Itâs mid 19th century and 12-year old Lucas Whitaker has just buried his mother, who like his father and siblings, died of consumption (tuberculosis). Devastated and alone, his pain is only intensified when he hears too late about a cure that might have saved his family. Burdened with survivor guilt, he leaves the only home heâs ever known and travels the countryside. After many nights of weary travel and sleeping in barns he eventually finds work as a physicianâs apprentice. The doctor takes Lucas under his wing, and Lucasâ life is changed forever.
The book offers a fascinating look at medical practices and beliefs of the day. Consumption was literally consuming the population and conventional medical treatments were unsuccessful in curing the disease. People were so desperate to save loved ones they were willing to try anything, even digging up bodies and burning their hearts so the sick could breathe in the smoke. Ghoulish, but many people believed the practice could cure their sick. Lucas wanted to believe this controversial treatment worked as well, though the wise doctor gave it no credibility.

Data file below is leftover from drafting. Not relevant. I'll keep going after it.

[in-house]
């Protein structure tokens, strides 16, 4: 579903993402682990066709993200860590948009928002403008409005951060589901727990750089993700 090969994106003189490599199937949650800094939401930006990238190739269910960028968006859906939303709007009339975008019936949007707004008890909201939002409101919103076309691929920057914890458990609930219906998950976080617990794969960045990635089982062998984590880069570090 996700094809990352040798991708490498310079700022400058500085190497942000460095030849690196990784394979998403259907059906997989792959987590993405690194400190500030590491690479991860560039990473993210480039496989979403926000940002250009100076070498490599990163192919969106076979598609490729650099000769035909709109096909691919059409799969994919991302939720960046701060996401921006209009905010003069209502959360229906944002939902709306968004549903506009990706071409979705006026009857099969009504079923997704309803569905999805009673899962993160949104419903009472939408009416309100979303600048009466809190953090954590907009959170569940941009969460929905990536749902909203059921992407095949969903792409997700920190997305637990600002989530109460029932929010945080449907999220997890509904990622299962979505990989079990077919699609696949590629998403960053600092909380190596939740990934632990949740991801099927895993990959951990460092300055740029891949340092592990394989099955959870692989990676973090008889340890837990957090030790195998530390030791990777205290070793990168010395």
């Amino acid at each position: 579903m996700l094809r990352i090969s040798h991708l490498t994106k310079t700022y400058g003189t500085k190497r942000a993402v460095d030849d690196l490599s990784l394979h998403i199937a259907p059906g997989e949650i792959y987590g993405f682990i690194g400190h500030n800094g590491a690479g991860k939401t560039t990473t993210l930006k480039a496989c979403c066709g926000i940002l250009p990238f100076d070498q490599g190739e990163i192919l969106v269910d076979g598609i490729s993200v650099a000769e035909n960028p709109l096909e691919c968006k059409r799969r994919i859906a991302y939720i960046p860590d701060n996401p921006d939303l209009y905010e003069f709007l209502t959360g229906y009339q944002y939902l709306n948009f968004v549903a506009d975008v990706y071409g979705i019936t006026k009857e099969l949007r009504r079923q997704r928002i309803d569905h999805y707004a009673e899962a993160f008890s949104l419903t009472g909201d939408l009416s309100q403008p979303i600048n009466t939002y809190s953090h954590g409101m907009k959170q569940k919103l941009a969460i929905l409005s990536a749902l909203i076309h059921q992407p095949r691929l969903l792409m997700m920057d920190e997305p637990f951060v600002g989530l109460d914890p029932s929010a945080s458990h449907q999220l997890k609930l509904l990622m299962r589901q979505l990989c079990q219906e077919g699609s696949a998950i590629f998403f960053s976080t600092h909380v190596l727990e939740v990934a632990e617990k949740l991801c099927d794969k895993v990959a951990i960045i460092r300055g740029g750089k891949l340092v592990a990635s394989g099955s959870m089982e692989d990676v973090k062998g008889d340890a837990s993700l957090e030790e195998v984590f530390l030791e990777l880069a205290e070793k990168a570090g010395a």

The author does a phenomenal job of helping you understand why God-fearing people could believe in and actually practice such a primitive ritual.
I love to give my boys books like this that weave history, period detail, rich characters, and good writing into an interesting story. However, beware this book is not for the squeamish; besides descriptions of dead bodies and heart excisions, there are other unpleasant scenes such as an amputation and a painful tooth extraction. Iâve got at least one boy in our family who has no tolerance for blood or dissecting anything that was once alive, so I wonât be passing the book on to him. Your budding scientists and future medical practitioners in the family should really enjoy The Apprenticeship of Lucas Whitaker.
The book, first published in 1996, is the recipient of numerous awards including a 1997 Parentâs choice award.